Encouraging Responsible Parenting among Fathers with Histories of Incarceration

Publication Date: April 18, 2017

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This brief, one of three in a series, describes the key strategies Community-Centered Responsible Fatherhood Ex-Prisoner Reentry Pilot Project (Fatherhood Reentry) programs used to provide responsible parenting activities to participating fathers and their families. The brief also provides recommendations, based on an implementation study of the Fatherhood Reentry programs, for practitioners implementing responsible parenting activities for the reentry population.


Previous research suggests that contact and communication between incarcerated parents and their children and families can mitigate the negative effects of parental incarceration on children and help incarcerated fathers successfully reintegrate into the community after release. Fatherhood Reentry programs implemented activities and services designed to increase fathers’ knowledge of parenting skills and help them stay in touch with their families. The purpose of this brief is to document activities offered by the programs in the area of responsible parenting and offer recommendations to practitioners interested this work.

Key Findings and Highlights

Responsible parenting activities implemented by Fatherhood Reentry programs were intended to strengthen relationships between fathers and their children by

  • developing and building knowledge of parenting and child development among fathers through the facilitation of curriculum-based parenting classes and father support groups;
  • increasing and improving parent-child contact and communication by facilitating family visits, video diaries, and special events; and
  • removing or reducing barriers to family stability and reunification by helping fathers with child care and child support modifications and payments.


From October 2011 through September 2015, the evaluation team undertook an implementation study of Fatherhood Reentry programs. Team members engaged in many data collection activities including reviews of program materials and documents, bimonthly teleconferences with core program staff to discuss program implementation and key modifications, site visits to observe staff-selected program operations and activities, semi-structured interviews with a broader set of program staff and stakeholders to gather data on implementation, and participant focus groups to clarify their perspectives on program implementation.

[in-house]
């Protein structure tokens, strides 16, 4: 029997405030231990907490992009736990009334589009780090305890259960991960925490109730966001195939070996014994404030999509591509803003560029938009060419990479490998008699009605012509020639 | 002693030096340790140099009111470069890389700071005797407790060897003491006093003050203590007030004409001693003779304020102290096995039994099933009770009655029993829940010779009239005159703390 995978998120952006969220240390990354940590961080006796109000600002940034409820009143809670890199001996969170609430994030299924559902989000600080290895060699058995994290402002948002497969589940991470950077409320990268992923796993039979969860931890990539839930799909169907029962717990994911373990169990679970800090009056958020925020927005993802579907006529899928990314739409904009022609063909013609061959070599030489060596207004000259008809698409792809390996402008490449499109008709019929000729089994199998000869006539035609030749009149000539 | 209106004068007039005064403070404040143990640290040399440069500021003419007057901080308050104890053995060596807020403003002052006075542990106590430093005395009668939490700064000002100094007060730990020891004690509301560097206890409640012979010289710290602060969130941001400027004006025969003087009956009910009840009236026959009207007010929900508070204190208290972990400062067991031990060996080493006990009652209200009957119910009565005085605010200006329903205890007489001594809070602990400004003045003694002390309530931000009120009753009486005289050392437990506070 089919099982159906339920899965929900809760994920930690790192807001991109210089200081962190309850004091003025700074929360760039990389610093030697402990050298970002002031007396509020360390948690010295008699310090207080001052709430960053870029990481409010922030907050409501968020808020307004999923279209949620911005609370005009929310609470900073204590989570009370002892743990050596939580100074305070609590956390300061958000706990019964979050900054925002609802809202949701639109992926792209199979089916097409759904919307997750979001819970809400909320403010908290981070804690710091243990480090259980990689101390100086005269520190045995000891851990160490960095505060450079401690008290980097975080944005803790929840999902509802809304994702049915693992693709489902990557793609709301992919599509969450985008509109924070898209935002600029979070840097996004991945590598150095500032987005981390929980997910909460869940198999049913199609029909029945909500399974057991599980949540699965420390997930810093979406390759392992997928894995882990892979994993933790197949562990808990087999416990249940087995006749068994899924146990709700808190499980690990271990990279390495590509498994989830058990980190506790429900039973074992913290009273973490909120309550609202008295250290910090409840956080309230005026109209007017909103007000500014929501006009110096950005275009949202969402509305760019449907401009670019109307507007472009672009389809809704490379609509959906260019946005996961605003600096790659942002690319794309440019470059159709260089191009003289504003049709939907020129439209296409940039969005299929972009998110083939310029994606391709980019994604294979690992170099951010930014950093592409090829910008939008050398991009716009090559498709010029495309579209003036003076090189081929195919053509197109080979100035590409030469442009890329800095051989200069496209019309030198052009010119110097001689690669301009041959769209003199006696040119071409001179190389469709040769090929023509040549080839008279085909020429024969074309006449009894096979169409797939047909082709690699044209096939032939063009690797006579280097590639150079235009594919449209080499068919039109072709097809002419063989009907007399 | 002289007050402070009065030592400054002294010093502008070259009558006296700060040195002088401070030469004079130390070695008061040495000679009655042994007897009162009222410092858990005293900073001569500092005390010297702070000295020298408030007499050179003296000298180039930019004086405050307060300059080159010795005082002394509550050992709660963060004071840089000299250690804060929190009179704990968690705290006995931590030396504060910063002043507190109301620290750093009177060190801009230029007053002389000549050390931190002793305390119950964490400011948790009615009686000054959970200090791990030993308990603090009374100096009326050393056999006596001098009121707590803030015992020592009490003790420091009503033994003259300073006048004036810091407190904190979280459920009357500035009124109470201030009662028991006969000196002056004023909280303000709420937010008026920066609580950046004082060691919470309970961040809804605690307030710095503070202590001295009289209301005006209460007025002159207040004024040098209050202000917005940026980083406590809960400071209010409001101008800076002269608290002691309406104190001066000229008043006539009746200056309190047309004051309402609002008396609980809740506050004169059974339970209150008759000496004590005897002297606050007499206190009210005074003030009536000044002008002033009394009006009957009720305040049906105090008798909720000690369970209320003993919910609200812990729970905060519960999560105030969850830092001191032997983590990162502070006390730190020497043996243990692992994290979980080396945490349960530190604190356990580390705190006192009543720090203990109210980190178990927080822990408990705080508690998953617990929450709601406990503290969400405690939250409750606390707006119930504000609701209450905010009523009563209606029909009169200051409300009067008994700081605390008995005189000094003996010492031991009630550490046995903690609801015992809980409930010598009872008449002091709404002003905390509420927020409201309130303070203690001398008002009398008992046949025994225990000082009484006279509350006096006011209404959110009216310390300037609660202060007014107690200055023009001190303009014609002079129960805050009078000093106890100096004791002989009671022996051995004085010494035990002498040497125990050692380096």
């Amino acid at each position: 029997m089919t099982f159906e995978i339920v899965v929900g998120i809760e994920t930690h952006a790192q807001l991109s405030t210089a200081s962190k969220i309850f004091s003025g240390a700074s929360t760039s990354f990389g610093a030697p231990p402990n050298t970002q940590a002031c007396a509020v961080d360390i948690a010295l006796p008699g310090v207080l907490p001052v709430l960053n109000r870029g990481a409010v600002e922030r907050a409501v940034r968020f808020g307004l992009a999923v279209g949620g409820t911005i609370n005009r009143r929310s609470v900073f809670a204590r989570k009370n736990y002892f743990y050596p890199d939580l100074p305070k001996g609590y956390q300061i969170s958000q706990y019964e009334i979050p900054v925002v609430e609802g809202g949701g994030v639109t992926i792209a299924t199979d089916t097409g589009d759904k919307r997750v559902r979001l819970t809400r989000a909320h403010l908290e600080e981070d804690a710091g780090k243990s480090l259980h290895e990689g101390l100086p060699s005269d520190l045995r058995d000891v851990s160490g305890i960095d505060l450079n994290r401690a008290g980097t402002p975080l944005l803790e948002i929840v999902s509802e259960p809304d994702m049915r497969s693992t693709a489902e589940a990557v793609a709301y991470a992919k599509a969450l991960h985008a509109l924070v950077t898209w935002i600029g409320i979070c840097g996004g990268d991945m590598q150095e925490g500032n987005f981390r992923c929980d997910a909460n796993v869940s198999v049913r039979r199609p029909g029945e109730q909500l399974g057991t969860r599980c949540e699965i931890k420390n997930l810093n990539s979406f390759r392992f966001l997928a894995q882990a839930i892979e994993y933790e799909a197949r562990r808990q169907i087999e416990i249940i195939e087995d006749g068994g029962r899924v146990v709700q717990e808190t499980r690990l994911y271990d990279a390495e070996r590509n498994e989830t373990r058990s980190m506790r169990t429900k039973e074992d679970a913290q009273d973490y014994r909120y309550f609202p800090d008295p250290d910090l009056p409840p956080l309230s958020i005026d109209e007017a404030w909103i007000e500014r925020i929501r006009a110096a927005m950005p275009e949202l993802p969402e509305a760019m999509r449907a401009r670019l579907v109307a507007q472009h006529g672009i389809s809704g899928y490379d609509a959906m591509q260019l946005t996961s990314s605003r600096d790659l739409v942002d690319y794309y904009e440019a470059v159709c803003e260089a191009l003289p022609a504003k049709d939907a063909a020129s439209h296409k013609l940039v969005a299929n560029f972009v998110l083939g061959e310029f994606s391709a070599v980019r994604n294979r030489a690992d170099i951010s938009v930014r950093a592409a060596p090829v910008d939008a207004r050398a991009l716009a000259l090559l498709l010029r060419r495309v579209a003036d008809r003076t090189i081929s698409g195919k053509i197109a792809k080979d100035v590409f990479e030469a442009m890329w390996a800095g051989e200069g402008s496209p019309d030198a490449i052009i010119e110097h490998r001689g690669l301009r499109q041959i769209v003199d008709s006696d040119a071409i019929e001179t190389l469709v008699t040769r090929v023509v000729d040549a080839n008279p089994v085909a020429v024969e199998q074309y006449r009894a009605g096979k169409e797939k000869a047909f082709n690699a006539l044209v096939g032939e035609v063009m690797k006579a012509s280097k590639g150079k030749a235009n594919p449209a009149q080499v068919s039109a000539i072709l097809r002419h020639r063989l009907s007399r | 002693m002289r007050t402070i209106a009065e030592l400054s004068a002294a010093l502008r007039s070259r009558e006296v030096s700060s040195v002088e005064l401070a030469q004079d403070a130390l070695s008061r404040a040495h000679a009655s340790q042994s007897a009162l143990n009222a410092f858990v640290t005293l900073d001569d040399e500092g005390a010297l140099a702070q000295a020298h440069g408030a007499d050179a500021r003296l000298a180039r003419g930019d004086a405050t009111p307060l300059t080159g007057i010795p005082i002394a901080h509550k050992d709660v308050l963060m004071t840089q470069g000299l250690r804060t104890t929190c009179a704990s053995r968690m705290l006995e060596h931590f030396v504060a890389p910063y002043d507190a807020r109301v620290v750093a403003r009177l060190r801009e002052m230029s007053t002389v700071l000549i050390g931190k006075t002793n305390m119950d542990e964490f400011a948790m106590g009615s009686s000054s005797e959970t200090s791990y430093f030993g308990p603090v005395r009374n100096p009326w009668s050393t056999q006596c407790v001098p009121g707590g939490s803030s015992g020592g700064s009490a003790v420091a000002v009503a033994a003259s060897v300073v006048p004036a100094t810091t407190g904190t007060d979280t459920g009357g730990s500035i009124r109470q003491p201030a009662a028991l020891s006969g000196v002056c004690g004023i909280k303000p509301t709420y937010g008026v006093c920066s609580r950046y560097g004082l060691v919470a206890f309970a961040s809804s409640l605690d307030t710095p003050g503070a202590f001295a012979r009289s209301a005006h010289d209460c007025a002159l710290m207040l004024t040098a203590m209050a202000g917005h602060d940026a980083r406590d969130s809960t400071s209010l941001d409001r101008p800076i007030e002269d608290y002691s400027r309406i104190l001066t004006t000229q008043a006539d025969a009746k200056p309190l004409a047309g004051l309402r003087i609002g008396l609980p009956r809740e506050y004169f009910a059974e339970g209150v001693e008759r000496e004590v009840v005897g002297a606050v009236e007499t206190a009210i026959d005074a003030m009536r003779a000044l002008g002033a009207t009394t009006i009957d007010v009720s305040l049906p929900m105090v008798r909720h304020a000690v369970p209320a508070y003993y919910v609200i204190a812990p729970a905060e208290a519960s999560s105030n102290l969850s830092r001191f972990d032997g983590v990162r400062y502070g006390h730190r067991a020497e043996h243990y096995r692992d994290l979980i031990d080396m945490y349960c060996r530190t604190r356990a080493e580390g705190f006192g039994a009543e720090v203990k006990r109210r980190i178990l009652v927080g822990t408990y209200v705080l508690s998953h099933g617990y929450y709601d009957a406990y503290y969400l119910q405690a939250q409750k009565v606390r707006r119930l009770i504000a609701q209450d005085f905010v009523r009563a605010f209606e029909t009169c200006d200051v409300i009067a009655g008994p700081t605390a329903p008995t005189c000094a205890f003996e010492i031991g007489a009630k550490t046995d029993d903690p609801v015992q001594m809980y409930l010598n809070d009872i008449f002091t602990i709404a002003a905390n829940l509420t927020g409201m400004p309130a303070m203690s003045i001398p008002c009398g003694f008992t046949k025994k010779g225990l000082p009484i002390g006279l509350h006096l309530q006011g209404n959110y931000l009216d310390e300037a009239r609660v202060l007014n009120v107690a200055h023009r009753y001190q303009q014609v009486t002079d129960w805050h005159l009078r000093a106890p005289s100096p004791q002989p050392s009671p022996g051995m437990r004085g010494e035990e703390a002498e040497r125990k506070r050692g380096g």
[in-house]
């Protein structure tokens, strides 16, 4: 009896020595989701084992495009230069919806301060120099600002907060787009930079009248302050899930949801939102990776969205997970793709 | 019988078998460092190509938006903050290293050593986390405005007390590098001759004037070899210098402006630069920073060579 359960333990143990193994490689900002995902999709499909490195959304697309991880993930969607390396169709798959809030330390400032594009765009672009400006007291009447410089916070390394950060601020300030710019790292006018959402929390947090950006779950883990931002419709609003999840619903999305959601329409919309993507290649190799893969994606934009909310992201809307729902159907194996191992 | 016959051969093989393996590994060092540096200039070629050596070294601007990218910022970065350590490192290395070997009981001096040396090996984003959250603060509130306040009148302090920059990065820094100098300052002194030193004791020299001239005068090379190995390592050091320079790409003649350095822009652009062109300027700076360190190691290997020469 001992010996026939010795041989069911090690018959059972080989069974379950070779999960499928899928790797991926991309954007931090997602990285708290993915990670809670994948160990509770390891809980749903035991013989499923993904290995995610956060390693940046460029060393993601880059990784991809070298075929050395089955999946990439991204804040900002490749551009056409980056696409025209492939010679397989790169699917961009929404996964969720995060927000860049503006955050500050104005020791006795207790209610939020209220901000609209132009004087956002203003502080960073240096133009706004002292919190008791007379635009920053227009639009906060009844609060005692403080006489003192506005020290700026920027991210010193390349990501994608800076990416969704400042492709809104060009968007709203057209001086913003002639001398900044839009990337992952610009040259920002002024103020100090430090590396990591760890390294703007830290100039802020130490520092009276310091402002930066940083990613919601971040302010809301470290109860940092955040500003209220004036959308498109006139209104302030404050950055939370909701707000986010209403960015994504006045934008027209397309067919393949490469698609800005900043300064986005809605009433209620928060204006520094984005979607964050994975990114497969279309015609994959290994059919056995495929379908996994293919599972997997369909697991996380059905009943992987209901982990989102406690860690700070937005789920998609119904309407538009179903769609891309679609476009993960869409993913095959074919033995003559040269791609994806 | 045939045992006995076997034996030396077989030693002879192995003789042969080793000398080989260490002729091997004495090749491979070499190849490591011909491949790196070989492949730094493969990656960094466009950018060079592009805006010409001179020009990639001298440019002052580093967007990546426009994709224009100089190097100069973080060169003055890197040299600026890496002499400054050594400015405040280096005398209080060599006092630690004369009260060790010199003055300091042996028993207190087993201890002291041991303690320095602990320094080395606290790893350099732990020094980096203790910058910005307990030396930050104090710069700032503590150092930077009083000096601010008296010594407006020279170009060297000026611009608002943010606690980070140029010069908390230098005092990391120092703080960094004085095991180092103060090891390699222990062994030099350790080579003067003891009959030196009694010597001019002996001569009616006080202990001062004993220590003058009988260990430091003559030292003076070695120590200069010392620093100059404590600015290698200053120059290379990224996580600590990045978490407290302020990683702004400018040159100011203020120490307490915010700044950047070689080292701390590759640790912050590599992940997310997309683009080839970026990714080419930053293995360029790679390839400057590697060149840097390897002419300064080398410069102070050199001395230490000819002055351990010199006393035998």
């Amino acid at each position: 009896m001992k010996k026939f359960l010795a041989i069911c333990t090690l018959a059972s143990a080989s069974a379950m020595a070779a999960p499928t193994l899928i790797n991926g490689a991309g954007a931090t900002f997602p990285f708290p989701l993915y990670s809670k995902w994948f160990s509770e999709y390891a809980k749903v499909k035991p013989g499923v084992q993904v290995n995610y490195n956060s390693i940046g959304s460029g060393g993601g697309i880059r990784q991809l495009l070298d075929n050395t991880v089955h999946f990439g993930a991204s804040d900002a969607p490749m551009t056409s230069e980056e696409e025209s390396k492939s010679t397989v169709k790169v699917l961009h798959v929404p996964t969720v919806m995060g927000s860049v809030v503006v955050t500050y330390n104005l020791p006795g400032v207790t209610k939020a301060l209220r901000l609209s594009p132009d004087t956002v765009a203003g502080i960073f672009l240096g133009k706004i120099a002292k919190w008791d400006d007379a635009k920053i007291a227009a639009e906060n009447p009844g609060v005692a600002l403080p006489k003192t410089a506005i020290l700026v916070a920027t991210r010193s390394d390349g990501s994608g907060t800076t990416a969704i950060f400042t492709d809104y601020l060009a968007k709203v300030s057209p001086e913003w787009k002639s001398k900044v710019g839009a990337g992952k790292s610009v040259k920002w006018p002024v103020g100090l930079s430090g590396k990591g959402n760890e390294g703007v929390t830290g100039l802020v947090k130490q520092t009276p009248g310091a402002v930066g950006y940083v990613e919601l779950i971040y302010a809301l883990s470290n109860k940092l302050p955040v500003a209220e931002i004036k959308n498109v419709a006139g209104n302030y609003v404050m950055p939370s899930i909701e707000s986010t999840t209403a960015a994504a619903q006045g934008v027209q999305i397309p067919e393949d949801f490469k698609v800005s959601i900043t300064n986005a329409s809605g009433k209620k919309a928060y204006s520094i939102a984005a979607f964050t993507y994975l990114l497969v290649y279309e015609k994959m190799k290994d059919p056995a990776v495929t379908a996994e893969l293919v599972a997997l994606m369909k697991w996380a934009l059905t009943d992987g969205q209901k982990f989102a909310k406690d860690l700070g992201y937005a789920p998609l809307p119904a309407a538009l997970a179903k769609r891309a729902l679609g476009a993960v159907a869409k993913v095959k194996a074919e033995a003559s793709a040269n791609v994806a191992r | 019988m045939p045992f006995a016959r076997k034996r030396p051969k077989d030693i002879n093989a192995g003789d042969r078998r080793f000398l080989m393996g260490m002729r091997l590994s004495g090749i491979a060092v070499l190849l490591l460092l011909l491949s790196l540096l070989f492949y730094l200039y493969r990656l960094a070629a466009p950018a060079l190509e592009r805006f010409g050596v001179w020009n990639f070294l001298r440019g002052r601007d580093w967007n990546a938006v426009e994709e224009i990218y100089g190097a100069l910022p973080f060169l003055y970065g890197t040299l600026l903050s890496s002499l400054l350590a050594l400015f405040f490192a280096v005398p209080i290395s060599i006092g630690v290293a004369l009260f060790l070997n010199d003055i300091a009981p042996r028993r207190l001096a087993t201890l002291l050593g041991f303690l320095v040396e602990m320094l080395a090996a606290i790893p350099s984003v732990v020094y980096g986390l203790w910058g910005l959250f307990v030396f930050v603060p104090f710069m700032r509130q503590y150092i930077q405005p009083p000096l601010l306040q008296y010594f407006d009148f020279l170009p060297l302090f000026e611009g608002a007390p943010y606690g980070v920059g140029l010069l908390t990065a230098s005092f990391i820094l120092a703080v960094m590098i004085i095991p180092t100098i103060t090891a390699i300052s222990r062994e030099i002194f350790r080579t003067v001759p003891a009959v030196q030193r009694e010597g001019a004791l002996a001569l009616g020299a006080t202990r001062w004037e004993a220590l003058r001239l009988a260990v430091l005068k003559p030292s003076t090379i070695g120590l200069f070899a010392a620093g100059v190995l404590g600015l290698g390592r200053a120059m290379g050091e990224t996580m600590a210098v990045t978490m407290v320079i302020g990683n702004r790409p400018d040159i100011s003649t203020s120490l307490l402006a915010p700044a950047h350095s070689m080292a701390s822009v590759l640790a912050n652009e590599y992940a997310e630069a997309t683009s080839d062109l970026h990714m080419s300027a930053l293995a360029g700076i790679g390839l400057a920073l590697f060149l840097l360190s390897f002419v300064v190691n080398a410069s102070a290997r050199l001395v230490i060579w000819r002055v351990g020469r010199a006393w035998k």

This brief presents the following recommendations for practitioners implementing responsible parenting activities for the reentry population:

  • Leverage the opportunities present in both the prerelease and postrelease environments to implement parenting activities.
  • Use a range of parenting activities that give fathers multiple tools to help them reunify with their children.
  • Address fathers’ economic stability needs as part of the child/family reunification process.
  • Cultivate child/family-friendly environments in institutions by establishing strong relationships with correctional staff.


Fontaine, Jocelyn, Lindsey Cramer, and Ellen Paddock (2017). Encouraging Responsible Parenting among Fathers with Histories of Incarceration: Activities and Lessons from Six Responsible Fatherhood Programs, OPRE Report #2017-02, Washington, DC: Office of Planning, Research and Evaluation, Administration for Children and Families, U.S. Department of Health and Human Services.


Kanawha Institute for Social Research and Action, Inc.
Lutheran Social Services
New Jersey Department of Corrections Office of Substance Abuse Programming and Addiction Services
PB&J Family Services, Inc.
The RIDGE Project, Inc.
Rubicon Programs, Inc.
Importance of Parents and Children Together
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